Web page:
Obviously this isn't a big criticism but I would have liked a diversion from the pussy-hunting for a few pages to take a breather, then return hungry for it. Much like his own self-described complacency in getting regular sex, I felt like if we took some detours during the story to talk about the cities or his learning Russian through mp3s, the sex and pussy-hunting parts would have been even more interesting.
I really enjoyed the book. If you have read his past stuff you will see a change in Roosh's attitude, aptitude and overall capabilities as a man. It was this contrast in his persona that I especially enjoyed.
Closing thought is that it reminded me of seeing Luke Skywalker getting his ass kicked in Empire Strikes Back, then returning as a true Jedi Knight in Return of the Jedi.
Cheers Roosh, congratulations on completing another great piece of work and hope to read many more of your adventures in the future!
"L'Etranger" of our times.
That's what the inescapable conclusion is after reading "Poosy Paradise", a book that details Roosh's foray into Romania and his struggles with fame. Roosh takes us on a wild ride through the truths often left-unsaid, sparing neither the lively characters he encounters nor his own playboy persona during his adventures in the deliberately-unnamed Romanian city (yet revealed soon afterwards).
Depending on their experiences in life, I feel that people will be either in awe or disgusted upon reading through the tremendous analytic process that deals with Roosh's skill at game, his overall strategy in selecting cities and countries, and of course his overall evaluation of the spoils he reaps there. Yet to get either all teary-eyed or angry at this book is to miss the point. The point of the book is honesty - no more, no less. Its utterly sincere core is what makes the book so interesting to read, as well as and so unusual in today's world.
Dialogues might be the best part of the book simply because of the hilarious consequences that Roosh's honesty produces. When he stopped to ask a woman who was trying to give him dating advice “How many women have you had sex with?”, I nearly spit out my drink. There are dozens of such entertaining conversations, both with men and women. The writing style always kept me in suspense, even when it was obvious what would happen.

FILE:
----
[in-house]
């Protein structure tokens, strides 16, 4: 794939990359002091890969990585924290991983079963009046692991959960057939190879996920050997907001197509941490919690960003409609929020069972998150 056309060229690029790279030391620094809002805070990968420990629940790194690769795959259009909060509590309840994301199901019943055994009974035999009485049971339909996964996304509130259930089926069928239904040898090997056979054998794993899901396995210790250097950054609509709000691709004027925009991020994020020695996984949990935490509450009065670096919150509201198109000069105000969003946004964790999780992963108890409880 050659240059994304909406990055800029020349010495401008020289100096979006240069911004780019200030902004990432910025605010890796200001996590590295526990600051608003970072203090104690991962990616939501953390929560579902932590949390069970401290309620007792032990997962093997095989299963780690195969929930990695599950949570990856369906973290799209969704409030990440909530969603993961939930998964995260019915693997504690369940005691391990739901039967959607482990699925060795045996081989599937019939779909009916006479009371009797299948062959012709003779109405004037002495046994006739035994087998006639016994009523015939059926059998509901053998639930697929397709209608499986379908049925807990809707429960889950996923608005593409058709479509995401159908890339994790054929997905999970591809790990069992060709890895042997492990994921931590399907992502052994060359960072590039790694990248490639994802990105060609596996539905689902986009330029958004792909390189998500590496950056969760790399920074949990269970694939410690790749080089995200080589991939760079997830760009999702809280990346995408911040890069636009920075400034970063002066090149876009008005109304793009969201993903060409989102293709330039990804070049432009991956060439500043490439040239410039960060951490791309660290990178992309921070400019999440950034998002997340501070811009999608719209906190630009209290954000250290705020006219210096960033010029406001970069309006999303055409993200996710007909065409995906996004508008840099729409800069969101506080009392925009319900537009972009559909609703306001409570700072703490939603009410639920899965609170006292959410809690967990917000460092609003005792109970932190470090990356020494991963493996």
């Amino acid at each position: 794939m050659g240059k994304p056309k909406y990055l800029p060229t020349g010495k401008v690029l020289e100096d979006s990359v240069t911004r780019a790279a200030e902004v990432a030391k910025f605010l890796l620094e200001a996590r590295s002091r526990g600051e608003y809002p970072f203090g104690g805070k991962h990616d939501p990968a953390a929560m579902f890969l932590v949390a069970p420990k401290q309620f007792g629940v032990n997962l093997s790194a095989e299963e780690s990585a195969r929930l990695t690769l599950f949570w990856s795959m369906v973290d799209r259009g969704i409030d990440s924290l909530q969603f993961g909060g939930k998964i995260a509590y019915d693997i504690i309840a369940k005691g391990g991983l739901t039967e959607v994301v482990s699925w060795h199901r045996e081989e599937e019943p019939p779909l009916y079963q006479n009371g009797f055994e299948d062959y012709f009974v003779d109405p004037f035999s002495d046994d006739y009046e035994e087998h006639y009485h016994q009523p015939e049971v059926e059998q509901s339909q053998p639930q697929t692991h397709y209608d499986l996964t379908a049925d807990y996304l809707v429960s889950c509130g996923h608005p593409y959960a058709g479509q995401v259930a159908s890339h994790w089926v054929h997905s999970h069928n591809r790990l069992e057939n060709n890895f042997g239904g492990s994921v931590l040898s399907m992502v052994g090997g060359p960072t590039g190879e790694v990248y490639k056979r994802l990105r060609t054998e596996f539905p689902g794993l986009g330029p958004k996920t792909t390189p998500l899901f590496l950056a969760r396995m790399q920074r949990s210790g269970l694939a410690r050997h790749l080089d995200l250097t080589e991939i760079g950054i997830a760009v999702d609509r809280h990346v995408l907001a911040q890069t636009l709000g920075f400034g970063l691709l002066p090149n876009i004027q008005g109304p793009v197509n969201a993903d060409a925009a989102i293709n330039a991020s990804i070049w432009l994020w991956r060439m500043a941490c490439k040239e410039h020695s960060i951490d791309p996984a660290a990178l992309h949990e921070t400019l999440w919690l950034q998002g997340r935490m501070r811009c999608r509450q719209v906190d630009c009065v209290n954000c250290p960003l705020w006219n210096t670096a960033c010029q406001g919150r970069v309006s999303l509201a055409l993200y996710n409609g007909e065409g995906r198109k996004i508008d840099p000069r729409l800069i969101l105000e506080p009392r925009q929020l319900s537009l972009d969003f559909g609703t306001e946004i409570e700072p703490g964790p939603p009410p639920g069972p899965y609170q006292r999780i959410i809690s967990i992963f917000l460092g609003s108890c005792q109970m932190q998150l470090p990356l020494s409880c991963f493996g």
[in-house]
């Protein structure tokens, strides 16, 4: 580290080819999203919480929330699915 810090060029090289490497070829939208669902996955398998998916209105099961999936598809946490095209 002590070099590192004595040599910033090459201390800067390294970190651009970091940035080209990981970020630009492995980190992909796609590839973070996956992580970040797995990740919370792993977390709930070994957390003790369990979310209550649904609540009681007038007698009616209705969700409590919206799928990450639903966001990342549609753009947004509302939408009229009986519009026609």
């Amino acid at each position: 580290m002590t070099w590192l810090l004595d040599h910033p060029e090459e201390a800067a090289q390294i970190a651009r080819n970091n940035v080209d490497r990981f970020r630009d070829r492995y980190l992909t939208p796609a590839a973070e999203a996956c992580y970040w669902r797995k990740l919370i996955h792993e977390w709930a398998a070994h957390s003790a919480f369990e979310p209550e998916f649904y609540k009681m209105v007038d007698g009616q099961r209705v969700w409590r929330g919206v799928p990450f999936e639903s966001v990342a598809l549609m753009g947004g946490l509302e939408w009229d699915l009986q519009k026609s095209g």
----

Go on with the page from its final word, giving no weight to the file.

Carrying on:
The book is strewn with little bits of insight that the observant reader will find helpful, no matter his level of game. From techniques at maneuvering girls into his apartment to making "sex potions", they are universally refreshing. I particularly enjoyed the observations about fame and how smartphones affect the nature of texting.
The same honesty that makes Poosy Paradise so intriguing is also what gives the book an ultimately depressing undertone. He describes how men are struggling more and more, enduring increasing disrespect and flaking despite achieving ever higher levels of attractiveness. I was especially struck by the scene in which he reconnects with an old prospect who blatantly ignores her own date. Poor guy.
Roosh's struggle with long-lasting happiness permeates the book. When things are not going well, he is unhappy over the tiniest details. When things are going well, it's the same. While it drives him to success, this tormented existence also seems to snuff out joy and pride.
This painful combination is what ultimately makes Poosy Paradise so special - a philosophical book rather than a travel guide, game guide or memoir. Such honesty and insight about the world might be depressing (for me at least), but they are hard to find nowadays.
An excellent read.